The Bibliophile's Adventurers Club

Exemplars of bookish delight

Category: Bookish sorts (page 1 of 5)

{authors, illustrators, readers}

Life through the lens

“For her life, any life, she had to believe, was nothing but the continuity of its love.”

Eurdora Welty, The Optimist’s Daughter

Eudora Welty was born April 13, 1909 in Jackson Mississippi. Most of us know her by her stories of the American South–stories that garnered several O. Henry Awards, a Pulitzer Prize, and the Presidential Medal of Freedom (to name a few).

But she was also a photographer. As you might imagine, her photos tell stories all their own–and they are altogether lovely.

If you’ve not had a chance to see life through Welty’s eyes, you simply must do so. You’ll find them in the following books: One time, One Place or Eudora Welty: Photographs. In the meantime, here’s an introduction, courtesy of Smithsonian Magazine . . .

A word from Dr. Seuss


March 2, 1904 a baby boy was born in Springfield, Massachusetts. His name: Theodor Seuss Geisel. He would grow up to be our very own Dr. Seuss. We, of course, know him most for his children’s stories. And they took off with something of a dare. You see, William Ellsworth Spaulding, the director of the education division at Houghton Mifflin, gave Dr. Seuss a list of over 300 words–words he believed every first-grader should know. The mission: whittle the list by a hundred words or so, then use those words to write “. . . a book children can’t put down.” With that, The Cat in the Hat was born. Though he never had children of his own, his words and illustrations continue to entertain and inspire children the whole world through.  His words may continue to teach us, no matter our age.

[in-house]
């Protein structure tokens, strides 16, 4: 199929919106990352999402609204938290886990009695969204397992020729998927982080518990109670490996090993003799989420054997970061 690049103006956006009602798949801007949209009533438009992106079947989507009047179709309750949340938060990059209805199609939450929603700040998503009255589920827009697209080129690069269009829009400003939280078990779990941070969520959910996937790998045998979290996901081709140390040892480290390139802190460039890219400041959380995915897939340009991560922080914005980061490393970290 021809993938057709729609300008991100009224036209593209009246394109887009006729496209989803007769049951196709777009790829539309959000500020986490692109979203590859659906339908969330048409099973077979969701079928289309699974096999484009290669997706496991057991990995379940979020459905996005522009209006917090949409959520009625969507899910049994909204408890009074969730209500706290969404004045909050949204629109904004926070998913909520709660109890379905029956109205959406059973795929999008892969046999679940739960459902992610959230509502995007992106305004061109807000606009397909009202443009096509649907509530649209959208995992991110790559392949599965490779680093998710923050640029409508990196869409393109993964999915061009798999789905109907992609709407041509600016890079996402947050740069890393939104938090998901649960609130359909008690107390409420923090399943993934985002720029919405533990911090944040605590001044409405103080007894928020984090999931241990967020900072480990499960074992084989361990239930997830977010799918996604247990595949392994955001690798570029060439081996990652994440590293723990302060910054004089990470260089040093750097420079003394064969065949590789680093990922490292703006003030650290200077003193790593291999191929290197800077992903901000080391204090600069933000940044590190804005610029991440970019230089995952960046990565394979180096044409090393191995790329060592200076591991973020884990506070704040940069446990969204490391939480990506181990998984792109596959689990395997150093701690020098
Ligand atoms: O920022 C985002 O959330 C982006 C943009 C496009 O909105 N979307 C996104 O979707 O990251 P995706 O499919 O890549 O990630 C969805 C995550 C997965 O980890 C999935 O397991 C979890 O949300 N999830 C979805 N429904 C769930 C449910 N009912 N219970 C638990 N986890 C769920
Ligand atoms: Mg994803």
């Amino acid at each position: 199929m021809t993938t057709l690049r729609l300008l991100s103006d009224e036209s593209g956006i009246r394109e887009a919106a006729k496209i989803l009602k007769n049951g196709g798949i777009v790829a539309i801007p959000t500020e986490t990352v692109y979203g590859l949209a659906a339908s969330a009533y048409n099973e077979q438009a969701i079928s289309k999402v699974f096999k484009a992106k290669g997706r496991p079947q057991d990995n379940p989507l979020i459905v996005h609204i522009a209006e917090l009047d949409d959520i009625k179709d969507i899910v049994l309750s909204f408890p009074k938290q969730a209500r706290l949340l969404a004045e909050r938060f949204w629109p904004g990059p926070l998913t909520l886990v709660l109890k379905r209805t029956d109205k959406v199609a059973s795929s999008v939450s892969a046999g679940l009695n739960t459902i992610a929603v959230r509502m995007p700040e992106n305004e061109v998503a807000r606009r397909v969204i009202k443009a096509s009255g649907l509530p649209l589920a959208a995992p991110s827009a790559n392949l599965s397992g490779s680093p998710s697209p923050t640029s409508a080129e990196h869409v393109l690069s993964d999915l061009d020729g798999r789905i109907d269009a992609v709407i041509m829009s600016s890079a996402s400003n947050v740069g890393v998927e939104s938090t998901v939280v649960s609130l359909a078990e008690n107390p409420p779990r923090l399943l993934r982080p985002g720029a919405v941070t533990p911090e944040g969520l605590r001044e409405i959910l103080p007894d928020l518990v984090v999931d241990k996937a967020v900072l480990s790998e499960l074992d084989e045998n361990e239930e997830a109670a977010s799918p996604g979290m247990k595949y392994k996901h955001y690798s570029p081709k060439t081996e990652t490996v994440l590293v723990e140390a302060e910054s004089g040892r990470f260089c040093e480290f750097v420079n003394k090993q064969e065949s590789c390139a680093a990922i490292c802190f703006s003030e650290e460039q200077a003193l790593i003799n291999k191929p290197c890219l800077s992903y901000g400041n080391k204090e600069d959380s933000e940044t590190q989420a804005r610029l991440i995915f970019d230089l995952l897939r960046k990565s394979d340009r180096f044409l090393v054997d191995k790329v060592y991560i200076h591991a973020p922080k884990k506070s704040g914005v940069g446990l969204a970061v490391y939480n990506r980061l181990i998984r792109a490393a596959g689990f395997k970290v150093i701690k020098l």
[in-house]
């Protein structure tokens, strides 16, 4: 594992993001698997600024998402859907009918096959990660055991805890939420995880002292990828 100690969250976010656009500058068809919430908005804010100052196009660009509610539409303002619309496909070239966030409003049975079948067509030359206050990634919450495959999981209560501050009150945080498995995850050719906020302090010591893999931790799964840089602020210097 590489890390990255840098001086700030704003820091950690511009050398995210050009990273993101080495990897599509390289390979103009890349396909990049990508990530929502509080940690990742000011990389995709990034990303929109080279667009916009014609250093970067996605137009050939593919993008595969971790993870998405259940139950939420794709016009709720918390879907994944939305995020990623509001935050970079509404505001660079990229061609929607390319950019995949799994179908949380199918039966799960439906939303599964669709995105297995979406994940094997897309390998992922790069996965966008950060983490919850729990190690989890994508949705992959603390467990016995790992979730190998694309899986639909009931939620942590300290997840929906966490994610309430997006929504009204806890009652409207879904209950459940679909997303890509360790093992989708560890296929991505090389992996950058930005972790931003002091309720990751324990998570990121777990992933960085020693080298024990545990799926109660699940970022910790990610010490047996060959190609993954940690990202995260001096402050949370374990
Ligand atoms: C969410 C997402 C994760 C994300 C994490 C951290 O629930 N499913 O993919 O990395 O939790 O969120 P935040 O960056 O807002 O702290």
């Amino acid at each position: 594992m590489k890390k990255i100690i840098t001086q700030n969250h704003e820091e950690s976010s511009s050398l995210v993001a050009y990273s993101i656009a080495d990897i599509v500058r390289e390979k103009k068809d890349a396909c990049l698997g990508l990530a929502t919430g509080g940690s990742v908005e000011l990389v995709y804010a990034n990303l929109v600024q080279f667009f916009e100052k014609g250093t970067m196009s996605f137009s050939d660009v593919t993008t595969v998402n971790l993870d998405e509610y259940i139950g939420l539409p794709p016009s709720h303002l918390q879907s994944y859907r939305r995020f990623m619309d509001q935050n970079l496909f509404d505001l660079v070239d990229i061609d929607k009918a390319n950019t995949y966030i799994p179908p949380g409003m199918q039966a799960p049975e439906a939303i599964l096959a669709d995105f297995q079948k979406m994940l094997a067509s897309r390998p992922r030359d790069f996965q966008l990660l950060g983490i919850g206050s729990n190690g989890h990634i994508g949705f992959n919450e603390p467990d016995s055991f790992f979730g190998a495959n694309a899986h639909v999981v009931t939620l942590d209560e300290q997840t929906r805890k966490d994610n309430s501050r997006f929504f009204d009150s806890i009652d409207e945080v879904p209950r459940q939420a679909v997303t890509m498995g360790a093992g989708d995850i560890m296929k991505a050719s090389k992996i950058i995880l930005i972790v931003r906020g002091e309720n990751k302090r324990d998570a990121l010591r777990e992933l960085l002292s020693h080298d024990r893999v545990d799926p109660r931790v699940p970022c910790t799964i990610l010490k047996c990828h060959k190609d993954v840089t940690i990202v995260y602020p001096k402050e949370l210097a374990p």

With that, a few words from the man of the hour . . .

A person’s a person, no matter how small.–Dr. Seuss

You’re never too old, too wacky, too wild, to pick up a book and read to a child.–Dr. Seuss

Adults are just outdated children.–Dr. Seuss

Unless someone like you cares a whole awful lot, nothing is going to get better. It’s not.–Dr. Seuss

I like nonsense, it wakes up the brain cells. Fantasy is a necessary ingredient in living, it’s a way of looking at life through the wrong end of a telescope. Which is what I do, and that enables you to laugh at life’s realities.–Dr. Seuss

From there to here, and here to there, funny things are everywhere.–Dr. Seuss

Step with care and great tact ,and remember that Life’s a Great Balancing Act.–Dr. Seuss

I’ve heard there are troubles of more than one kind; some come from ahead, and some come from behind. But I’ve brought a big bat. I’m all ready, you see; now my troubles are going to have troubles with me!–Dr. Seuss

Don’t cry because it’s over. Smile because it happened. –Dr. Seuss

Today was good. Today was fun. Tomorrow is another one.–Dr. Seuss

Don’t wait for inspiration


“You can’t wait for inspiration. You have to go after it with a club.”
Jack London